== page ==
Matthew Harrison

Matthew Harrison (Photo credit: Wikipedia)

The Copyright Alliance’s podcast is always a source of great infotainment to those of us in the creative community, and this month’s interview with New York filmmaker Matthew Harrison is no exception.

 “Restrictions are what often give birth to creativity,” says the director, writer and producer, who has been making films in and around New York City for the better part of four decades.  For Harrison, “it’s often about using money more effectively” when a tight budget starts to pinch, rather than wondering where you can throw more money at a creative hurdle.


Matthew Harrison on Piracy and Inspiration

In many ways it was restriction that fueled one of Harrison’s biggest independent successes, ‘Rhythm Thief,’ released in 1994 and heavily informed by NYC’s Lower East Side.

Size comparison of Elcaset with standard compa...

Remember these? (Photo credit: Wikipedia)

It was his second feature film, created on a budget of just $11,000, and one of the prime inspirations was the cassette trading that was rife in the city at that time.

Focusing Harrison’s mind on the piracy of that time,  a downtown sticker campaign with the tag line “You bootleg, we break your legs!” made him reflect on the image and reality of ripping off the creative works of others.

There are intriguing parallels to today’s online piracy in Harrison’s Sundance Film Festival-acclaimed work, in which the bootlegger “thinks he’s a hero. He doesn’t see the impact he’s having on this band, but he becomes aware.” Fast-forward to 2014 and there are still plenty of pirates who justify their illegal activity with some vague notion of sticking it to a big corporation or millionair celebrity. If they considered the many talented support workers whose income their piracy detracts from, however, they may have a similar epiphany to the lead character in Harrison’s movie.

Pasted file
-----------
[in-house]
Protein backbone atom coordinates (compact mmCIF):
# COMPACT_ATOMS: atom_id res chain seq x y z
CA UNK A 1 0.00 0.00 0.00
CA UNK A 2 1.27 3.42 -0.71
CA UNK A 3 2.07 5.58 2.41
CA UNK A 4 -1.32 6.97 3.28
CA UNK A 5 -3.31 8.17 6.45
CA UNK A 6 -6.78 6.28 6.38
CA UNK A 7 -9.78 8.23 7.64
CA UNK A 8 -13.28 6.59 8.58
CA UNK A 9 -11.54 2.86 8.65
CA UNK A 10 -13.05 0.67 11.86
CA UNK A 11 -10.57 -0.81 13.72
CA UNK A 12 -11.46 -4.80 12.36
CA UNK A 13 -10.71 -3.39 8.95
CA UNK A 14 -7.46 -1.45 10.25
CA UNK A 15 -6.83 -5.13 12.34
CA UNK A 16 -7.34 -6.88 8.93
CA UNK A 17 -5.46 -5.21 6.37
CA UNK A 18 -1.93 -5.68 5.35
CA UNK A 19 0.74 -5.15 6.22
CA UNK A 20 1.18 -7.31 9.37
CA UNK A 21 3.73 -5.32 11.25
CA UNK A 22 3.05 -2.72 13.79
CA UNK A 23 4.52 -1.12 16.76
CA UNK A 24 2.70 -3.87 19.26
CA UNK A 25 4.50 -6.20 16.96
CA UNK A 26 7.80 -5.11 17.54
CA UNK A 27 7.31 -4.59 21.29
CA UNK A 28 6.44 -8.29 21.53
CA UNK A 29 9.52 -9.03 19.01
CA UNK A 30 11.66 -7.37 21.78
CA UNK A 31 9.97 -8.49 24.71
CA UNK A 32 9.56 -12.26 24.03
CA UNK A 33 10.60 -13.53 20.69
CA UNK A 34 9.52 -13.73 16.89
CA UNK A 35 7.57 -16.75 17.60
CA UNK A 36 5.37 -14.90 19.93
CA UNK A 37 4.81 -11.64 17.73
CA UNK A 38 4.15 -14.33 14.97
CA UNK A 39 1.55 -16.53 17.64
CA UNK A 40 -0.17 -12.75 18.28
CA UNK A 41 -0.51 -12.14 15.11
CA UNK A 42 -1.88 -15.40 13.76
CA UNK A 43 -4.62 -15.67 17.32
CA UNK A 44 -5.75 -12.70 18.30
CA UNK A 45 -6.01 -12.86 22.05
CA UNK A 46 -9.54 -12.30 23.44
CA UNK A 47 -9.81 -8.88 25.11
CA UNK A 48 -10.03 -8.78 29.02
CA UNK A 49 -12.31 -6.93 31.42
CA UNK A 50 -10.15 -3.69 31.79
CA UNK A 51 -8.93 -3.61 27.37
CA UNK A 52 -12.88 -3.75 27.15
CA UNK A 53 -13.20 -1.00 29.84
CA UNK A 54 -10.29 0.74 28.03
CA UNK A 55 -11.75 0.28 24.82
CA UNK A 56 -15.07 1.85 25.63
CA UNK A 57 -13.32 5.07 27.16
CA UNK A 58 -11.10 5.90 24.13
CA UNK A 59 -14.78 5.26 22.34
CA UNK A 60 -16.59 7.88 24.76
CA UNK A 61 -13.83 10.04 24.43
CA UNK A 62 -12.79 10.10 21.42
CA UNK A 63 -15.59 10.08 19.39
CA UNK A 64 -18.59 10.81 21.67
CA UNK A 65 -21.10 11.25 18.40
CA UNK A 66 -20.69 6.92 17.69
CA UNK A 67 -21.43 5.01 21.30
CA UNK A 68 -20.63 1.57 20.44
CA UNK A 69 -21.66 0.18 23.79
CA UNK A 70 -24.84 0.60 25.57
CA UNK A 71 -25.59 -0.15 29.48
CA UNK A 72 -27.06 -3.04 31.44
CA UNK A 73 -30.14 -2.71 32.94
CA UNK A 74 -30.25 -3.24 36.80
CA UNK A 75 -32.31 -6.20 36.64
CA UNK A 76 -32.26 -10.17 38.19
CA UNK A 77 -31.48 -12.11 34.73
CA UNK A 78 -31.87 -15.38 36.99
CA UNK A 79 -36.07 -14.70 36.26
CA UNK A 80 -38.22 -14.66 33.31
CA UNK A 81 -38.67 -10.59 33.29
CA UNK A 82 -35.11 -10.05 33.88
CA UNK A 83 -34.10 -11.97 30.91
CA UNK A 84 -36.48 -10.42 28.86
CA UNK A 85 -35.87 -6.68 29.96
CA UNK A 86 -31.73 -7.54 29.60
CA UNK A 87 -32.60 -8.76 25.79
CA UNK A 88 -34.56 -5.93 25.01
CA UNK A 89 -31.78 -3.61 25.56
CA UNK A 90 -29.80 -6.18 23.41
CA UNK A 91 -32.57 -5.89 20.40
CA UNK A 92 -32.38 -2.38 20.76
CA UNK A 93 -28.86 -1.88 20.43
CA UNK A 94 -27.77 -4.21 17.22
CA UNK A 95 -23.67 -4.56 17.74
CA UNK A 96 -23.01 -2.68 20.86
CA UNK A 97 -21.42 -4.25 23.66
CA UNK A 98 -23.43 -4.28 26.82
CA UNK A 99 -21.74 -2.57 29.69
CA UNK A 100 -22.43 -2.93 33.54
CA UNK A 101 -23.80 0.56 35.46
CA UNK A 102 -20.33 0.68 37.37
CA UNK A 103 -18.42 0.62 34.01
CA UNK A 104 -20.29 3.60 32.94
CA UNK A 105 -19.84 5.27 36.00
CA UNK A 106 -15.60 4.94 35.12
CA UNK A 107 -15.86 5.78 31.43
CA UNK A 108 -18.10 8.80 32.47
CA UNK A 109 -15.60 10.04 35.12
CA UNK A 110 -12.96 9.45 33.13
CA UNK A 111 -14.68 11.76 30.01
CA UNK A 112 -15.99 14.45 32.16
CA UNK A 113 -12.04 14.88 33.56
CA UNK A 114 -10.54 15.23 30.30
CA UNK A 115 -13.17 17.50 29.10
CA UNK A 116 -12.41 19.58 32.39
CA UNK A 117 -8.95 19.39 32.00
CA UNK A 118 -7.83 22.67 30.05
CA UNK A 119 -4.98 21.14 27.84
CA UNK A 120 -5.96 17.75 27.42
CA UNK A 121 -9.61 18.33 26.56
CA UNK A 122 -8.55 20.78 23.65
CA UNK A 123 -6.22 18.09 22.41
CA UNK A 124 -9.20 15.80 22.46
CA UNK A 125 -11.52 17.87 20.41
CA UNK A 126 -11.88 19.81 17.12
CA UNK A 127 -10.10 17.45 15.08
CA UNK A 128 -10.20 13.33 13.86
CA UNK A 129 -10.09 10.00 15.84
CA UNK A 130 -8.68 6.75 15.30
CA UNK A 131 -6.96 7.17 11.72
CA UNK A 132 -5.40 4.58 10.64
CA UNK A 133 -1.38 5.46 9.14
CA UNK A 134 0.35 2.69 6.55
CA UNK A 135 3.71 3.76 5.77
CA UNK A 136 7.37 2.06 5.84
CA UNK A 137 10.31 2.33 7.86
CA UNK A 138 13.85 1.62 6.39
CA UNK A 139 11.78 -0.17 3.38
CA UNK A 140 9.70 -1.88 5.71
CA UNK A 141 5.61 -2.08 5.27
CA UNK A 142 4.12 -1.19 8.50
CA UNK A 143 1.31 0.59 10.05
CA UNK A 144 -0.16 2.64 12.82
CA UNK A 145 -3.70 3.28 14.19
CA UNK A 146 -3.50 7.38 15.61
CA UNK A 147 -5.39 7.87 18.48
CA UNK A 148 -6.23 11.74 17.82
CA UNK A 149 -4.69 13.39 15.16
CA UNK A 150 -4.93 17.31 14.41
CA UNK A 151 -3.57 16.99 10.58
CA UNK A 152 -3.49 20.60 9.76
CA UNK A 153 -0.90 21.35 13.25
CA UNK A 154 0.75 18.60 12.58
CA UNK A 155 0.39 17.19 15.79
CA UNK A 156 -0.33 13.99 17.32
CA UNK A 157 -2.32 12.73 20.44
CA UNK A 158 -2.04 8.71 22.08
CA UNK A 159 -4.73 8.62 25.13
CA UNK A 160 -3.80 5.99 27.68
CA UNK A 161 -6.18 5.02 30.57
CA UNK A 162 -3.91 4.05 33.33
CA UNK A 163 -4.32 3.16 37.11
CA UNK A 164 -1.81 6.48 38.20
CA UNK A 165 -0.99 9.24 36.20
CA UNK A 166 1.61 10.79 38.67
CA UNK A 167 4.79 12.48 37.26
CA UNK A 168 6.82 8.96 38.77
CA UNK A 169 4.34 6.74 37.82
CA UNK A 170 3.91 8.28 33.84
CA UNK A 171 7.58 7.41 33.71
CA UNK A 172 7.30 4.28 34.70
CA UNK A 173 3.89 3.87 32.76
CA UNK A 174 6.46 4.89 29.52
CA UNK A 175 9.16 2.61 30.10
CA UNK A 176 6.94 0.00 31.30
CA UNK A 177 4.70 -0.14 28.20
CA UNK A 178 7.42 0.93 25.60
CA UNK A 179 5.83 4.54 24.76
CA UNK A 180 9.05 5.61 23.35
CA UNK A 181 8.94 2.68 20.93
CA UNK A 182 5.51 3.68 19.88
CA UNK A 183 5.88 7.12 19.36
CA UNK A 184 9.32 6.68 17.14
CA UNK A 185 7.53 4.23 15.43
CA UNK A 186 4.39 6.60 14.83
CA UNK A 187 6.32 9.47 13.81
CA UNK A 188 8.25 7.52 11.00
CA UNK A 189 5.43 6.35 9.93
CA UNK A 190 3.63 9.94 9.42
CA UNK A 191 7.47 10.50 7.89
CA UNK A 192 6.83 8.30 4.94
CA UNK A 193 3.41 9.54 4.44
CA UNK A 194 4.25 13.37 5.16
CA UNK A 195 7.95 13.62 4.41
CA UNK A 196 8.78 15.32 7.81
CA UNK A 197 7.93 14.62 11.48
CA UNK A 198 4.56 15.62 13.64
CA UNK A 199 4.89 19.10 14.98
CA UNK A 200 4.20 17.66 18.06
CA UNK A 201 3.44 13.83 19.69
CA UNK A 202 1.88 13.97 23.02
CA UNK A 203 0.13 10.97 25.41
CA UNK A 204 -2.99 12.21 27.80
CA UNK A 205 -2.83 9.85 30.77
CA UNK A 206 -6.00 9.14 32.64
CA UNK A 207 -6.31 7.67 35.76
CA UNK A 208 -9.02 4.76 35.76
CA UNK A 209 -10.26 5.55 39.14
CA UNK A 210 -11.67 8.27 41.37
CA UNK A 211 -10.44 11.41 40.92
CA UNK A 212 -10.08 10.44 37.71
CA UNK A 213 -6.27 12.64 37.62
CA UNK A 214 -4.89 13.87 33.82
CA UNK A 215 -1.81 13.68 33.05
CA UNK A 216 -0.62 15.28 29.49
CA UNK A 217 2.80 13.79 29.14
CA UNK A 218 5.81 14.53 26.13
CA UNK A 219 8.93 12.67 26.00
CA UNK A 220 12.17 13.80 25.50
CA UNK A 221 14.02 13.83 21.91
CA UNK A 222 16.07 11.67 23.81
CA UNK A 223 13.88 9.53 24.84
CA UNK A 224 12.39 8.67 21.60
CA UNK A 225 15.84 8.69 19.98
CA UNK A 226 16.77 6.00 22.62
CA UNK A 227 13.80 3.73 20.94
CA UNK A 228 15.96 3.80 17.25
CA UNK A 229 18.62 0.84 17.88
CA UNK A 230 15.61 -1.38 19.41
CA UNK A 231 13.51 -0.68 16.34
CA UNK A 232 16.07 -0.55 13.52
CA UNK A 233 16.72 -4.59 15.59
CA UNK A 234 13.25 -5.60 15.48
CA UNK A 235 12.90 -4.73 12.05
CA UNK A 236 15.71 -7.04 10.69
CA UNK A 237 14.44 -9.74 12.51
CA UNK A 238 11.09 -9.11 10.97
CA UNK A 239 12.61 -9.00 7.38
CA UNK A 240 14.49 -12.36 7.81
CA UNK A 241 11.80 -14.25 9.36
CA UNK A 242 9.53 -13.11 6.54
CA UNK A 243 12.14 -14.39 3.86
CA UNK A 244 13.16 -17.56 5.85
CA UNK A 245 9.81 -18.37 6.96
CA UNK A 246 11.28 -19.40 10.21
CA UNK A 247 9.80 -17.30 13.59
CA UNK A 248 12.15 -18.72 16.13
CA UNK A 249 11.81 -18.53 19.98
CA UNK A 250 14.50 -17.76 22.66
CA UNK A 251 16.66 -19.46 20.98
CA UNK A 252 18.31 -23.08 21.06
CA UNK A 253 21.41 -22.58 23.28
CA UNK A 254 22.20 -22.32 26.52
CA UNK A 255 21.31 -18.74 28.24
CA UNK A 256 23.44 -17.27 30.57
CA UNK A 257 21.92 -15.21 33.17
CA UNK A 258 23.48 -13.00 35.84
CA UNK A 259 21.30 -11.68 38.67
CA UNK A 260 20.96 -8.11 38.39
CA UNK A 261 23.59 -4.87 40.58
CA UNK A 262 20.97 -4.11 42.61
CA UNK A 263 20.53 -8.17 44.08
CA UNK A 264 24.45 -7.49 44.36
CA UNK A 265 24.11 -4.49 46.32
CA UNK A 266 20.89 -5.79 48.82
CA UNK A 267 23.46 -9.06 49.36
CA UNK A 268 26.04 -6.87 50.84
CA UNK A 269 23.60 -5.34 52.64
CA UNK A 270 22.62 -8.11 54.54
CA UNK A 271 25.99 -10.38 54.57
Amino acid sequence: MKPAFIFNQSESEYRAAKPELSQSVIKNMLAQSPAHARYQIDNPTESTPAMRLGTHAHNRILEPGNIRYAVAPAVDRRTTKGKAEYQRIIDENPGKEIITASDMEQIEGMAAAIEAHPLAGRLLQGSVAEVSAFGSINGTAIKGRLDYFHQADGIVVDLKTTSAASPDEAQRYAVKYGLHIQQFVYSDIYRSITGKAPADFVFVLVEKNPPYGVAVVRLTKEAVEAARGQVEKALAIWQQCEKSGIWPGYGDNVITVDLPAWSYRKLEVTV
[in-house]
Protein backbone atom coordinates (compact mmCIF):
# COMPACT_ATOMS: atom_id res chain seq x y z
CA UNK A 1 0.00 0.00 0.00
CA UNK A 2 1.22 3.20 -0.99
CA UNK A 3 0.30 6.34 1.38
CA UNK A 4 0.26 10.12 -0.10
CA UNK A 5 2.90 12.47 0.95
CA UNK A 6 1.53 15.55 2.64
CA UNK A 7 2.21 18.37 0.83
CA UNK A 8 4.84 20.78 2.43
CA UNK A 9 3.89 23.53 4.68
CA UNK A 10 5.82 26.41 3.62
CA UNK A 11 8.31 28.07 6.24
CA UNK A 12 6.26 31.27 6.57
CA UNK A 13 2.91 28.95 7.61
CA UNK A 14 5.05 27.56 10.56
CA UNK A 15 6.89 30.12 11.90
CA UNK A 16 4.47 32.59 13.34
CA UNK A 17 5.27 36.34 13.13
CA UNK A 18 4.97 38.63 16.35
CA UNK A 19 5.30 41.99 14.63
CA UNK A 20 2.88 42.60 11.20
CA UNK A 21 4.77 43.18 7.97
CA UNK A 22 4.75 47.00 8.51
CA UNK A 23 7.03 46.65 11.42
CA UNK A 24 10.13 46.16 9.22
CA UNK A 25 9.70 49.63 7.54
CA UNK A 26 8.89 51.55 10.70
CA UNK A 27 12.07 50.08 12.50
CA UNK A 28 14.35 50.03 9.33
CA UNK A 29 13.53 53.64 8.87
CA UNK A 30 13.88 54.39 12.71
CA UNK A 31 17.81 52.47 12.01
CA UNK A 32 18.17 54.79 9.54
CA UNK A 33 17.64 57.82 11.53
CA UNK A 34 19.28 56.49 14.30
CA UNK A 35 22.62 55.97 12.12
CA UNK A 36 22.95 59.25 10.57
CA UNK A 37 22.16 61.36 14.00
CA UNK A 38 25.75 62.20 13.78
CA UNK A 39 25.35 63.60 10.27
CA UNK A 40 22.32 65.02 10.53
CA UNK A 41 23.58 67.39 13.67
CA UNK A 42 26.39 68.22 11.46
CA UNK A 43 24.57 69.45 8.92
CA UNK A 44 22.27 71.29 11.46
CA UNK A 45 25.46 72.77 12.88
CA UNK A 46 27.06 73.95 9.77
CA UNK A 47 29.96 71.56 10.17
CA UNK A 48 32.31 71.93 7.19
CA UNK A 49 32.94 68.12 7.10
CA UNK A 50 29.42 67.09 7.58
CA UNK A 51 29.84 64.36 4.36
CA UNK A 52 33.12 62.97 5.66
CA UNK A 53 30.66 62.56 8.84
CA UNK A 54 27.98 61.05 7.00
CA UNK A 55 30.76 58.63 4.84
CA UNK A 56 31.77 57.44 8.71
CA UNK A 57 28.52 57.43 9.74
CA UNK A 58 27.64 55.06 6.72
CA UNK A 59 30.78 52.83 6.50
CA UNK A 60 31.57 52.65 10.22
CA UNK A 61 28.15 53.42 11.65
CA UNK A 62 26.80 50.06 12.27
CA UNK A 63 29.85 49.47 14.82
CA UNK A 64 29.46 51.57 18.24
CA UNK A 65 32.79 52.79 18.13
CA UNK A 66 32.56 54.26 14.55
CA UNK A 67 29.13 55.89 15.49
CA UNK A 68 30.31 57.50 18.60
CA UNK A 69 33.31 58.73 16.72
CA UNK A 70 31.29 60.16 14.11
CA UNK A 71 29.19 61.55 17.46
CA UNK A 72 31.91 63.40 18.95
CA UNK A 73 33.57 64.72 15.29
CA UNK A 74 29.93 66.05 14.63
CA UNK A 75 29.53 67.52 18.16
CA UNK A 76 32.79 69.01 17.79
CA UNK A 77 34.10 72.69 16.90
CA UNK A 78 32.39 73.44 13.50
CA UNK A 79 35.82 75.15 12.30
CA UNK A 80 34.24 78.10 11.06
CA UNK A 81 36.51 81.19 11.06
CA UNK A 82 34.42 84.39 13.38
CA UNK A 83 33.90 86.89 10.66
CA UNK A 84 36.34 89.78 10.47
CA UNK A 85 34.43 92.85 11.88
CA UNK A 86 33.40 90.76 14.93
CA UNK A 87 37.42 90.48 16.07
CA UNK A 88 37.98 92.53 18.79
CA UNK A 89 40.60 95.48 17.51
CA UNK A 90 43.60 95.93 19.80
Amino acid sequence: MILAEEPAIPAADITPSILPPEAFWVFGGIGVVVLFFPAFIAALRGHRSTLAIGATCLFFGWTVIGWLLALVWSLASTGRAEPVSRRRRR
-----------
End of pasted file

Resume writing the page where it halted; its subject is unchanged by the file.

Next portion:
And as we’ve seen with the case of Kim Dotcom, these delusions of grandeur extend even further to the thieves who operate on a commercial scale.


Break Links, Not Legs

Today’s world is more complex than the analog problems faced at a time that now seems impossibly distant. Piracy is a global concern where no one focus or action will completely prevent the problem.

Despite our New York roots, we obviously don’t advocate “breaking legs” to solve our current piracy problem. Breaking links to sites that profit from copyright theft, though? That we’re all in favor of!

So, “Pirates better think, we’ll break your links!” 

Has kind of a nice ring, doesn’t it?